Free Astronomy Magazine – March-April 2024 Issue Available For Reading And Download

Above: It sees us, too. The face-on spiral galaxy NGC 1566 (60 million light-years away in the constellation Dorado) as captured by the James Webb Space Telescope (and rotated to fit in the header image). Image credits: NASA, ESA, CSA, STScI, Janice Lee (STScI), Thomas Williams (Oxford), Rupali Chandar (UToledo), Daniela Calzetti (UMass), PHANGS Team

The most recent issue of Free Astronomy Magazine (March-April 2024) is available for your reading and downloading pleasure in English, Italian, Spanish, French, and Arabic at www.astropublishing.com (and facebook).

A little late to the game posting it here due to a balance of website maintenance for ASRAS and (mostly) prepping slides for 2024 Total Solar Eclipse talks in my capacity as a Solar System Ambassador.

Another gorgeous and information-dense issue, with the original content for the month from Michele covering the gamut from the ancient philosophy of alien life to the detection of us based on the architecture and engineering of those ancient civilizations.

Free Astronomy Magazine – January-February 2024 Issue Available For Reading And Download

Above: A side-by-side comparison of the Crab Nebula as seen by the Hubble Space Telescope in optical light (left) and the James Webb Space Telescope in infrared light (right). The Hubble image was released in 2005, while astronomers have recently used Webb’s NIRCam (Near-Infrared Camera) and MIRI (Mid-Infrared Instrument) to reveal new details of the Crab Nebula. Hubble Image: NASA, ESA, J. Hester, A. Loll (Arizona State University); Webb Image: NASA, ESA, CSA, STScI, T. Temim (Princeton University).

The most recent issue of Free Astronomy Magazine (January-February 2024) is available for your reading and downloading pleasure in English, Italian, Spanish, French, and Arabic at www.astropublishing.com (and facebook).

Michele Ferrara's cover story ("Is the universe really 26.7 billion years old?") ends with the following question:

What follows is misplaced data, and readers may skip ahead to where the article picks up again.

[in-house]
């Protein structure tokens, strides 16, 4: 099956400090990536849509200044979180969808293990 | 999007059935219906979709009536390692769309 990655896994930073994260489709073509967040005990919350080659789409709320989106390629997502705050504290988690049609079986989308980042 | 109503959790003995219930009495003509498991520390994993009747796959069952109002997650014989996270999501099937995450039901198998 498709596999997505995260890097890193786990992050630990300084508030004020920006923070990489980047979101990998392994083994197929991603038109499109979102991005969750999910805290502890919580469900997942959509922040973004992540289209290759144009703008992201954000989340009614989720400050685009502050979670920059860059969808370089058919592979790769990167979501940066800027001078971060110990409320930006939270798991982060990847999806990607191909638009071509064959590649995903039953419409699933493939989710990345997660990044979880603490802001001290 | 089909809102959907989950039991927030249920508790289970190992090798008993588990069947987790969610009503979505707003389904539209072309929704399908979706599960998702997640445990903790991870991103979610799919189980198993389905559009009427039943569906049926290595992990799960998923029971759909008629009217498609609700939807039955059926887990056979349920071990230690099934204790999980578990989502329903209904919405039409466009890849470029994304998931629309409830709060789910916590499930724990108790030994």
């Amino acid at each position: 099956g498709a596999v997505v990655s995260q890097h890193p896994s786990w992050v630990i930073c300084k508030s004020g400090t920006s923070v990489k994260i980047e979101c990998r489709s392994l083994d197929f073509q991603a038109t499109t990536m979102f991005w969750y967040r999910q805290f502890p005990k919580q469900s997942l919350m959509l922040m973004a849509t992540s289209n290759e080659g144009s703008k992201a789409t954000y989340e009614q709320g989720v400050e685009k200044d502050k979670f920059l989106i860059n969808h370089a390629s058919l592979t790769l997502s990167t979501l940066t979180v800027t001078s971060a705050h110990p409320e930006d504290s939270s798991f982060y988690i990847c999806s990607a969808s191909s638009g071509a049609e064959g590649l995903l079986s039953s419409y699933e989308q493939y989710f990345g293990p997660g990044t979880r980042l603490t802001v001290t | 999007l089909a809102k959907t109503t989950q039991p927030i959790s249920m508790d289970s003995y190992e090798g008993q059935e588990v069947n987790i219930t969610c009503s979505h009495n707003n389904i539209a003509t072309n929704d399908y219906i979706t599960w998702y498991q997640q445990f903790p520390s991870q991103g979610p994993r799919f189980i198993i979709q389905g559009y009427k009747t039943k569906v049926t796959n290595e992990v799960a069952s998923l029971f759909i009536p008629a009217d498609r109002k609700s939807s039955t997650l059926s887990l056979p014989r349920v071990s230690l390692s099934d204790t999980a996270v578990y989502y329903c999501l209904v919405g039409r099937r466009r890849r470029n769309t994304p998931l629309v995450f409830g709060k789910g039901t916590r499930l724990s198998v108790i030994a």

Let us conclude by asking ourselves a question: “Is it credible that a century of cosmological studies, which have seen among the protagonists some of the best minds ever, have led to underestimating the age of the universe by almost 50%?”

Michele Ferrara, Free Astronomy Magazine

Soon after proofing the article for the final edition of the issue, "some blogger…" Dr. Ethan Siegel (who had single-handedly saved the lives of myself (when I was doing it) and hundreds of other astronomy club newsletter editors by providing fantastic content for free via the Night Sky Network and ye olde NASA Space Place (back when it was the host for those articles). And may I furthermore plug Ethan's also-fantastic interviews on The Space Show)) posted to twitter the year-end summary "The 10 most overhyped physics and astronomy claims from 2023" (subtle), which includes the quite-topical July 18th article "Is the Universe 13.8 or 26.7 billion years old?" That article closes as follows (sorry to ruin it for you if you didn't read it, but read it anyway for the details):

The Universe might not be fully understood, but its age is definitely 13.8 billion years old, and absolutely cannot be 26.7 billion years old based on the evidence at hand.

Ethan Siegel, Starts With A Bang

We shall hold our breath and see what future data reveals.

Browser-readable version (and PDF download): www.astropublishing.com/1FAM2024/